Do you need Directors and Officers insurance? Explanation of D&O Coverage and Claims Scenarios

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Earning a leadership position in a company isn’t all about privilege. Sure, a director or officer position is a big deal. It might come with a corner office, higher pay, and a boatload of stock options.

But if things go south for the company, there’s also a greater risk of personal accountability for the higher-ups in any business. A variety of claims against a business or organization can focus on leadership posts for responsibility and liability. Just a few examples of the potential claims directors and officers may face include:

  • Failure to comply with federal, state, and/or local regulations
  • Failure to provide a safe and secure workplace
  • Pollution or other environmental regulatory claims
  • Employment practices/HR issues

It’s pretty clear that when an organization is considering a hire for a director or officer, it’s a smart decision to consider D&O Insurance (Directors and officers liability insurance). When troubling situations face a company (whether its market conditions, fraud or other factors), it’s pretty common for the company’s directors and officers to come under scrutiny.

“A typical scenario today is a quick sale of the company’s assets in a distressed situation,” John G. Loughnane wrote for the American Bar Association. “In the usual case where sale proceeds are not sufficient to satisfy all constituents, a fiduciary (such as a creditors committee or liquidating trustee) may bring litigation against the directors and officers with the goal of increasing the pool of funds available to creditors …”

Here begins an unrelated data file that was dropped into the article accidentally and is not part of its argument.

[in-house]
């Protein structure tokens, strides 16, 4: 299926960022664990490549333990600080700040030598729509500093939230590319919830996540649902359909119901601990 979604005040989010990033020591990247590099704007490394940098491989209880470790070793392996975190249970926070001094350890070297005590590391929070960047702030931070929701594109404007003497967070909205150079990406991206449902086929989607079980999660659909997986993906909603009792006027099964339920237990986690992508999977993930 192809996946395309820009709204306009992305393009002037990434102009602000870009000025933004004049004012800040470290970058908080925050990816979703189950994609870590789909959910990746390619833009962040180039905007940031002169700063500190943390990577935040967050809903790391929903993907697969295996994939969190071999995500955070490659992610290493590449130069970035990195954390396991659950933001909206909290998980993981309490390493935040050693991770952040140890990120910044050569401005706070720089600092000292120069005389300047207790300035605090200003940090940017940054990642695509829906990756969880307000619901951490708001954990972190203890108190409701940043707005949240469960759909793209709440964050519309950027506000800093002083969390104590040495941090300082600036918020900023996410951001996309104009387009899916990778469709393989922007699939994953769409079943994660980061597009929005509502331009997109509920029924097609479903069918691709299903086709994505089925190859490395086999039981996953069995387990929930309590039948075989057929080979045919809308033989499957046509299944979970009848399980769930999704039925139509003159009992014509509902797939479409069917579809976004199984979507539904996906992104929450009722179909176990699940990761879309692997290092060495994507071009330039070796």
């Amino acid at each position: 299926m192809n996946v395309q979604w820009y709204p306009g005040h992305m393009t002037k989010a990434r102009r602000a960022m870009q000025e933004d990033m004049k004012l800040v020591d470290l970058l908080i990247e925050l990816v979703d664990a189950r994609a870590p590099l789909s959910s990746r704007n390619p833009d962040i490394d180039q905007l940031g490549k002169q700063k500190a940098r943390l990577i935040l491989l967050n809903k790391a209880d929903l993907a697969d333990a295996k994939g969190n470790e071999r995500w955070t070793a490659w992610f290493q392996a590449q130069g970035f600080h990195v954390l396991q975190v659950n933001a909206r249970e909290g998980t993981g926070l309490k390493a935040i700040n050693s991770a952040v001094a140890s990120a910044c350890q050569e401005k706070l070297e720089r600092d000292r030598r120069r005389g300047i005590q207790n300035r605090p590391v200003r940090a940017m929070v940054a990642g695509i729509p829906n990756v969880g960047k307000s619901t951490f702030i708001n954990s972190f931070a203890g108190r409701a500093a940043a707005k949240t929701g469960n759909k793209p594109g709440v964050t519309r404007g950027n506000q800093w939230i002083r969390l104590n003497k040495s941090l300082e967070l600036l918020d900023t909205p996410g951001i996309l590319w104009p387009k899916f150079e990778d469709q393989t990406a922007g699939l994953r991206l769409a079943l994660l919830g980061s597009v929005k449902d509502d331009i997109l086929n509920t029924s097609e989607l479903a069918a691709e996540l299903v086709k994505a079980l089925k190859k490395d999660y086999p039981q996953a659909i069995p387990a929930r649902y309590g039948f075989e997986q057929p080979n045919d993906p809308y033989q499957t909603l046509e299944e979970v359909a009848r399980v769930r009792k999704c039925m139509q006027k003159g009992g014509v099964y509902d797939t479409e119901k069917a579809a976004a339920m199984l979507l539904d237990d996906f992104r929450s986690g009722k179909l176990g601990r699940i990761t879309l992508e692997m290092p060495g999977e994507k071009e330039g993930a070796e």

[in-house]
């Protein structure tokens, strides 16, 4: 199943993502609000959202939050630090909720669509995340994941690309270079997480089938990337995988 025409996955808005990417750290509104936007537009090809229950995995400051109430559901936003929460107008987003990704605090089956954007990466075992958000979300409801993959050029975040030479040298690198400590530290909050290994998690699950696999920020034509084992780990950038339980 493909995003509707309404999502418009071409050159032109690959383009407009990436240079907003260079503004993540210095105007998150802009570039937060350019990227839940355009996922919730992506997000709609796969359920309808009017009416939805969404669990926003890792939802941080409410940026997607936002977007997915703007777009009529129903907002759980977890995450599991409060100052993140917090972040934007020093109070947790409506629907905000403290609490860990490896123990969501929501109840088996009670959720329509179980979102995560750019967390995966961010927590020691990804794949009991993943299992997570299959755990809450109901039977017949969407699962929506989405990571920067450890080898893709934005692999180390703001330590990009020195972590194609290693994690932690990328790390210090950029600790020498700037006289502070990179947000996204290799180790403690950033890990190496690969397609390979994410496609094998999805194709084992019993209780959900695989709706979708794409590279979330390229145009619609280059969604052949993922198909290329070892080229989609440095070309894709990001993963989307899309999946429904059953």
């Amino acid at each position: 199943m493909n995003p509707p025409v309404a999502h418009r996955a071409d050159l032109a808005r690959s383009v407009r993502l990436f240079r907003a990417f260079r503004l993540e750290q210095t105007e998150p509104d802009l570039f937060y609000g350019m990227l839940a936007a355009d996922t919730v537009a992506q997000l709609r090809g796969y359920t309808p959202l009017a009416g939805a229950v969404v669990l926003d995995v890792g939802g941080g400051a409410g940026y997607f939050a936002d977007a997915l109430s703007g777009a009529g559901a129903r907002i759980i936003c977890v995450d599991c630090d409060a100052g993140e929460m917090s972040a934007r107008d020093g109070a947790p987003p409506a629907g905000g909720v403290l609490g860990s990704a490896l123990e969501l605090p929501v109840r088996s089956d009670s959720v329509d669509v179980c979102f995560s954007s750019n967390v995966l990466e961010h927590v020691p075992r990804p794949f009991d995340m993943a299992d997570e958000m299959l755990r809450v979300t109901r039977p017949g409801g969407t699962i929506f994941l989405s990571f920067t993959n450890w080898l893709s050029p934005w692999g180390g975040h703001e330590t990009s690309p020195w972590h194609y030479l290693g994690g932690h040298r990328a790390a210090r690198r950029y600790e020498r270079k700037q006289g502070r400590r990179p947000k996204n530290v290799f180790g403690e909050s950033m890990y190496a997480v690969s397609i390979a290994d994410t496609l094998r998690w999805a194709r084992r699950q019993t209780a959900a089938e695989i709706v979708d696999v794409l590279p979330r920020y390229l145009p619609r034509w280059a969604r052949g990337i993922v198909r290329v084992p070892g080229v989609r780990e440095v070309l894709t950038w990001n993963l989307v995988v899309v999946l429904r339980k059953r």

D&O is liability insurance that’s payable to either the directors and officers of a company, or–more likely–to the organization for which they work. It serves as a reimbursement for losses or defense costs incurred because of legal action as a result of wrongful acts done in their capacity as leaders of an organization.

Legal actions that arise out of alleged wrongful acts of directors and officers can include civil lawsuits as well as criminal charges–and the worst part is that those actions can occur simultaneously.

According to the Insurance Information Institute, D&O Insurance contains several “sides:”

  • Side A: If the company or organization cannot indemnify its directors and officers, this protects those individuals.
  • Side B: Protects the organization’s bottom line by reimbursing the organization or company when it indemnifies its directors and officers.
  • Side C: Offers “entity” coverage, which comes into effect when the directors/officers as well as the insured company or organization are named as co-defendants in a securities lawsuit. This “side” eliminates disputes of coverage allocation.

It’s important to note that there are limits to D&O Insurance. Actions like theft by deception, fraud, personal profiting, bodily injury and property damage, and even prior or pending litigation may not be covered.

To find out how a D&O insurance policy can help your business or organization, contact Shields Insurance Agency today at (205) 783-5893.

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